Eye in the Sky: Eifert and Rees

Part I of our Eye in the Sky film review offers a detailed look at quarterback Tommy Rees and Pittsburgh Game MVP, Tyler Eifert.

Rees on the Run (glass completely empty)

The oft-referenced weakness of Notre Dame's current offensive attack contends that the read-option handoff lacks, well, the "option" in that Tommy Rees isn't a threat to pull the ball from Cierre Wood's gut and run away from the pursuit. But I don't think his inability to pick up rushing yards is a (major) issue – rather, it's his lack of escape or ability to extend a play.

He throws poorly on the move and Saturday appeared flustered whenever he needed to shift in the pocket, missing T.J. Jones wide open (thrown high) for an easy nine yards; lofting a horrid pass away to Cierre Wood on a check down (Wood was moving toward scrimmage and would have had options in the open field); and of course throwing late to Tyler Eifert at the goal line for a drive killing interception. Each of the three passes was the end result of Rees stepping up in the pocket or when he felt uneasy with pressure behind him (the pick).

Disaster was averted on the opening series when a rolling (right) Rees threw into the hands of charging linebacker Todd Thomas in the flat. The panicked decision was out of character, but inaccuracy on the move was unfortunately familiar.

Rees still predetermines throws, especially to Floyd…The slant-and-go will be there for Notre Dame when they choose to use it as teams are charging up on a passing game that stays inside a 17-yard range…Three of Rees' four lost fumbles over the last six games have been the result of blind side hits…As we've assumed for two weeks, the "bubble screen" (I've called it a slot screen) set up a downfield throw, one in which Jones appeared open on the far sidelines but Rees forced post pass (too high) to Theo Riddick that led to a big hit on the junior receiver…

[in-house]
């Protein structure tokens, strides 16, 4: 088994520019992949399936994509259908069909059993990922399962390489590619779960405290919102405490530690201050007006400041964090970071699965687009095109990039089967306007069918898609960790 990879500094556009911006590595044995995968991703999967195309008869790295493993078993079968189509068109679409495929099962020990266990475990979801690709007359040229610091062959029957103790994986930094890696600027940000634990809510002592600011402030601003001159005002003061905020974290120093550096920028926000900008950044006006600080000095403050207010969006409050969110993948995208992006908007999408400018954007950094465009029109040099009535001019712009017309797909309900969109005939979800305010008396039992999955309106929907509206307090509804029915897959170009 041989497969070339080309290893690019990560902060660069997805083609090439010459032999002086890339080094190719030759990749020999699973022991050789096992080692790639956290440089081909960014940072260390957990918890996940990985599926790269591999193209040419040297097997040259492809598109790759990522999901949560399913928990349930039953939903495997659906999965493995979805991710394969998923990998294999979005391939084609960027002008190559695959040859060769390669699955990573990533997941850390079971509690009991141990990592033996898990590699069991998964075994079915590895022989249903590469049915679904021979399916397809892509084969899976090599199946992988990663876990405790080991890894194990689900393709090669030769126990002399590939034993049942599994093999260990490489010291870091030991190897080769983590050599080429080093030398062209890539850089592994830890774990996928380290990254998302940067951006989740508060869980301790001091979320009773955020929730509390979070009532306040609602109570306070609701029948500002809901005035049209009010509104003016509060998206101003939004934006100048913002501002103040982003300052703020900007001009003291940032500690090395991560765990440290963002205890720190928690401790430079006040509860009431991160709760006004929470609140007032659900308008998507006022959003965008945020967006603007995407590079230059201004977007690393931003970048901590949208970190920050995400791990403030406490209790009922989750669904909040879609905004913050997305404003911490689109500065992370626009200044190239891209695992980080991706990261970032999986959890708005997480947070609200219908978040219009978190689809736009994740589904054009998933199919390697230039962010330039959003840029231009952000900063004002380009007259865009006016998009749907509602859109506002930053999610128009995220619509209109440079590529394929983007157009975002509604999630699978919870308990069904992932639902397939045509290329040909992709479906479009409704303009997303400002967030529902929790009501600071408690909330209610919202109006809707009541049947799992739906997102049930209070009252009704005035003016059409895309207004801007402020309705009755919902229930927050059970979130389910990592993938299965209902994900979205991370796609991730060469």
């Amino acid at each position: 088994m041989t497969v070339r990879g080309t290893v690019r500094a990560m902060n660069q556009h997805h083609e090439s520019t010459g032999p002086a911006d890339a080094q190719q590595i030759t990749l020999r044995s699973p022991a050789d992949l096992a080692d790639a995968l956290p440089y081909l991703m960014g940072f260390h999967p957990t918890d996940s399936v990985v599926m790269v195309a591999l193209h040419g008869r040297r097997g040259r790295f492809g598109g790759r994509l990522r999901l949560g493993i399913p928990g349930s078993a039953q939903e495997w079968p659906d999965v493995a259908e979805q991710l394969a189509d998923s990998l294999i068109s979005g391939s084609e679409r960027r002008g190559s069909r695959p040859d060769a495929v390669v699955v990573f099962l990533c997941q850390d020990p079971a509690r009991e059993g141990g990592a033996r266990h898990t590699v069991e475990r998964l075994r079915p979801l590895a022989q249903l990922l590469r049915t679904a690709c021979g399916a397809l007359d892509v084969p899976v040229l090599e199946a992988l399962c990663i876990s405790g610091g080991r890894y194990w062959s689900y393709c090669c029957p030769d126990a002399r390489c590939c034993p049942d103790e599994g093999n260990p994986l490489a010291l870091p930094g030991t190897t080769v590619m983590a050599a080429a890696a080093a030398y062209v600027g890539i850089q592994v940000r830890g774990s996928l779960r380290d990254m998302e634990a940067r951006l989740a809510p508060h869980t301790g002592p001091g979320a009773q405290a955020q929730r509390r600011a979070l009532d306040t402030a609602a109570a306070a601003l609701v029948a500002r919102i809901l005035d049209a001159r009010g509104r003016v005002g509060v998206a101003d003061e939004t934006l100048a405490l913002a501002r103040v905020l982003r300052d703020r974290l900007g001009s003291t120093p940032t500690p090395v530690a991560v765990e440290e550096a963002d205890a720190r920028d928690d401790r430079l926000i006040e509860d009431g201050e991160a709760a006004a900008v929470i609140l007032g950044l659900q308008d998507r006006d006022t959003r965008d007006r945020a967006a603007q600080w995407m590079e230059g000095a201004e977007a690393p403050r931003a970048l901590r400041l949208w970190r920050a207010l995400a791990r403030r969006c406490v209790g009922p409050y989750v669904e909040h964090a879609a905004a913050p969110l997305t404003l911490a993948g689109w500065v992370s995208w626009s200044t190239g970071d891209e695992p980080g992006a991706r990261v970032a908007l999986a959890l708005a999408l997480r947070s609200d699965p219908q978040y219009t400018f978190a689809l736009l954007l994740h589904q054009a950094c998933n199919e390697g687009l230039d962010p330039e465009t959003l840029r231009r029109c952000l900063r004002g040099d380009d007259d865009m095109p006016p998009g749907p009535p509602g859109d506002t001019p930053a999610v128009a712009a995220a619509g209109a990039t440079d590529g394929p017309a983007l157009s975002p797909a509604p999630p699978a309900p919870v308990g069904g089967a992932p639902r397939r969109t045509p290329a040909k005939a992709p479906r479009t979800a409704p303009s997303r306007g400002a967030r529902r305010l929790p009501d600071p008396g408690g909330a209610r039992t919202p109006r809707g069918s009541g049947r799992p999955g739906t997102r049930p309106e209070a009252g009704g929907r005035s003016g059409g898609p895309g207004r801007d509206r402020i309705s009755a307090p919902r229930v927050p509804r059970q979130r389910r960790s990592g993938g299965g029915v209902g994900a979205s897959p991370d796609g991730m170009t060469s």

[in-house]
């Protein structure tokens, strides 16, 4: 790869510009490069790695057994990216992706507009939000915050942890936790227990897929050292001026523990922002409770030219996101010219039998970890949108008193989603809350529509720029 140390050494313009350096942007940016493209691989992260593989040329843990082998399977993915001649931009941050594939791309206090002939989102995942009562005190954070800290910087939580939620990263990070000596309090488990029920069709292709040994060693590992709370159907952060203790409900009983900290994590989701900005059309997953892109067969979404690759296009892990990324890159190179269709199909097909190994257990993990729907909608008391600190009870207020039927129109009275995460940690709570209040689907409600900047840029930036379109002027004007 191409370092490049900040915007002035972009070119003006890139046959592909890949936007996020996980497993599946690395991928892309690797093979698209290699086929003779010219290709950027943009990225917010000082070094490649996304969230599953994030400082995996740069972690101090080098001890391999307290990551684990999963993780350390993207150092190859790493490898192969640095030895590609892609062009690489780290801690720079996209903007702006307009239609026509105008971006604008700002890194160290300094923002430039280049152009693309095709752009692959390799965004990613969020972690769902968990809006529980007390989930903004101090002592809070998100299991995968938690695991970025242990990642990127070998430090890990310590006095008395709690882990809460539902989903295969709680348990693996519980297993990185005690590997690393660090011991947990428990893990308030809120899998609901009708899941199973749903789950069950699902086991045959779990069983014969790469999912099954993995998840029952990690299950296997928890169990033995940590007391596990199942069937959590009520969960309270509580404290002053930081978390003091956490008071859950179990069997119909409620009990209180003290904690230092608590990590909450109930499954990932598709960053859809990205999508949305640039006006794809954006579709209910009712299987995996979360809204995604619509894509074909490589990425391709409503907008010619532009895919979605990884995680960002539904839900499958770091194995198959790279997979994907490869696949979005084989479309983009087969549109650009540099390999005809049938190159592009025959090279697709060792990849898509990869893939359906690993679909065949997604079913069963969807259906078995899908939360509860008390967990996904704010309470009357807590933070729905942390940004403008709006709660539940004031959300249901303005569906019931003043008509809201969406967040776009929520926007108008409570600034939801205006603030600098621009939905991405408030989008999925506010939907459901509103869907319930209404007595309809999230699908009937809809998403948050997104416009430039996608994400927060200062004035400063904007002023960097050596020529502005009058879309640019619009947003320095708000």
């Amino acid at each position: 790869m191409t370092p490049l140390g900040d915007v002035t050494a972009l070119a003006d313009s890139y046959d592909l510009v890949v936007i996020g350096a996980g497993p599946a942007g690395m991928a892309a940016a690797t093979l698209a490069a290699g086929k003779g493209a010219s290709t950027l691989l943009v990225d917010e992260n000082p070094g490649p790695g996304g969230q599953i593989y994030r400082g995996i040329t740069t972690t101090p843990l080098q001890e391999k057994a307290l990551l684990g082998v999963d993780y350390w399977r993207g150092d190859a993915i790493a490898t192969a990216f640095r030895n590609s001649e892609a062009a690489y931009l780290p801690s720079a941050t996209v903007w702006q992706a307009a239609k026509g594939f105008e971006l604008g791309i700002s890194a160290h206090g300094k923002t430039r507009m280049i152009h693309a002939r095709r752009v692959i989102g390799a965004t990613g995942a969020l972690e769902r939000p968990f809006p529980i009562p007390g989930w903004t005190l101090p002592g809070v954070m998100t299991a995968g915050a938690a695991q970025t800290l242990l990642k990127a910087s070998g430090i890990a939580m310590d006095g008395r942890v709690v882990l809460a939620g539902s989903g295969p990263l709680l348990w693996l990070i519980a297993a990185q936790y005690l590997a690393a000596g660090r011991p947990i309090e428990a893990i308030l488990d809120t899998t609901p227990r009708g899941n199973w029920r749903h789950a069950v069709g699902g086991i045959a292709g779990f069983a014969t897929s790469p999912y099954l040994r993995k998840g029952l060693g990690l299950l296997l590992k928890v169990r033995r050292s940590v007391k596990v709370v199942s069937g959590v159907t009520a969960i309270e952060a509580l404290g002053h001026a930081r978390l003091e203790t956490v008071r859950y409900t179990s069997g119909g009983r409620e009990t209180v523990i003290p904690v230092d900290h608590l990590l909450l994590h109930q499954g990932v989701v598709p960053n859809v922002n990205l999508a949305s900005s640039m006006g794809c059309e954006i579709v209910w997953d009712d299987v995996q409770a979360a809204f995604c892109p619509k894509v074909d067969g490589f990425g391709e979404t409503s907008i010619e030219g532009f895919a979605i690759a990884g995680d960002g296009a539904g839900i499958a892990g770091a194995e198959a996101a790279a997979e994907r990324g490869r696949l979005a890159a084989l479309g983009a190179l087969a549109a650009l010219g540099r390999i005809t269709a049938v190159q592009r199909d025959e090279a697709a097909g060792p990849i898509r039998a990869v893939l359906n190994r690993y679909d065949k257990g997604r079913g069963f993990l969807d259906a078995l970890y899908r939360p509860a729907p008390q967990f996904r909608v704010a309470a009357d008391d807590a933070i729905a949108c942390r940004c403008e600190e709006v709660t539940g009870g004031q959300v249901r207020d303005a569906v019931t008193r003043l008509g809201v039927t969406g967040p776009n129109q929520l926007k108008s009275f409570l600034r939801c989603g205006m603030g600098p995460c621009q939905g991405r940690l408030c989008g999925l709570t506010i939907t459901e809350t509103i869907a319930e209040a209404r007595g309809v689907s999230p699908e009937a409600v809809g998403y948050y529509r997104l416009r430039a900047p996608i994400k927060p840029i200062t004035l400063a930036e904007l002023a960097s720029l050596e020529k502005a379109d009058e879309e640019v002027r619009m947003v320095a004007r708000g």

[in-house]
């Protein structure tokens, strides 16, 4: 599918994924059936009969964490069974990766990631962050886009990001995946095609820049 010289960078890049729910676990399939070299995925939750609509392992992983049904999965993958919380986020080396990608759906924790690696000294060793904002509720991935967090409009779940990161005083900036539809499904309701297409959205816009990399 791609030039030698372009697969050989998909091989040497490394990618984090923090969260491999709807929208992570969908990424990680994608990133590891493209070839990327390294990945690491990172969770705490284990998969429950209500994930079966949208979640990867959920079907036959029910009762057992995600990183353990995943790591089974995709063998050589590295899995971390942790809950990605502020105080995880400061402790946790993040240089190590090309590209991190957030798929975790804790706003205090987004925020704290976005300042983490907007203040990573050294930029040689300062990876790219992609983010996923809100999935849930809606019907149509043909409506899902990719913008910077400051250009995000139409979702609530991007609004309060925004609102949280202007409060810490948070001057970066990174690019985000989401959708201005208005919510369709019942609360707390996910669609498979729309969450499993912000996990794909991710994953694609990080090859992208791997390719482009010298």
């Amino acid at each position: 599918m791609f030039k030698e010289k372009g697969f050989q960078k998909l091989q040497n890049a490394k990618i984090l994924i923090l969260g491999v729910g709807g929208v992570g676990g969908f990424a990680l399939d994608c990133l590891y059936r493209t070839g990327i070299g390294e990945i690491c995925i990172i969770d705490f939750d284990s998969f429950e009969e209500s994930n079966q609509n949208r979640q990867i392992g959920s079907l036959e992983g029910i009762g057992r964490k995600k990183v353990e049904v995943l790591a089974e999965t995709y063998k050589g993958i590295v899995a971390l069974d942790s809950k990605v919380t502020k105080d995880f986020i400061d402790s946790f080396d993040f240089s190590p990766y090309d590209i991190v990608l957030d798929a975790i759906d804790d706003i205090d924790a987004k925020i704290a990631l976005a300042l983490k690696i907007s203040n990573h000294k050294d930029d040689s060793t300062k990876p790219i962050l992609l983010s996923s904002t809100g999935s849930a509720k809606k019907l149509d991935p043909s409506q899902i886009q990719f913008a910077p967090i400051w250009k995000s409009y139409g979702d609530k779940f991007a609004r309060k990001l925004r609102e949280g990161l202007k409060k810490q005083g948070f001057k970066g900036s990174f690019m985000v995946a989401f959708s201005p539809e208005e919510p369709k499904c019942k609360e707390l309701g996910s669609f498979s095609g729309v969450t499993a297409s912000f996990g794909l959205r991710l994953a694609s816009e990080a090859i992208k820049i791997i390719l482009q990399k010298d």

Rees' scramble and run for a first down at the end of the first half might have been his first journey of more than a yard since he ran for 12 vs. Utah last November…Rees' missed seam to Eifert was more the fault of his top-tier tight end, who didn't look in time on a pass slightly behind him – but with the defender in front, it was actually the correct ball location…Expect a cadence chance (hand signal, leg signal, decoys) on Notre Dame's shotgun snaps next week and for the season's duration…

Rees in Crunch Time (glass overflowing)

Fans use the term "winner," coaches consider it "moxie" or toughness, and teammates might not define it, but they respect it: And the "IT" serving as the true key to Rees' career to date is the undeniable fact that the kid will stand in and take a hit to deliver a pass – his second quarter sight adjustment throw down the seam to Eifert had one guaranteed end result: a shot to the chest – and that was the best outcome for the vulnerable passer. Rees took it; then took a second to collect himself after delivering a strike to his future All-America tight end. It was a difficult throw under most circumstances, but even more impressive during the worst passing effort of your career to date.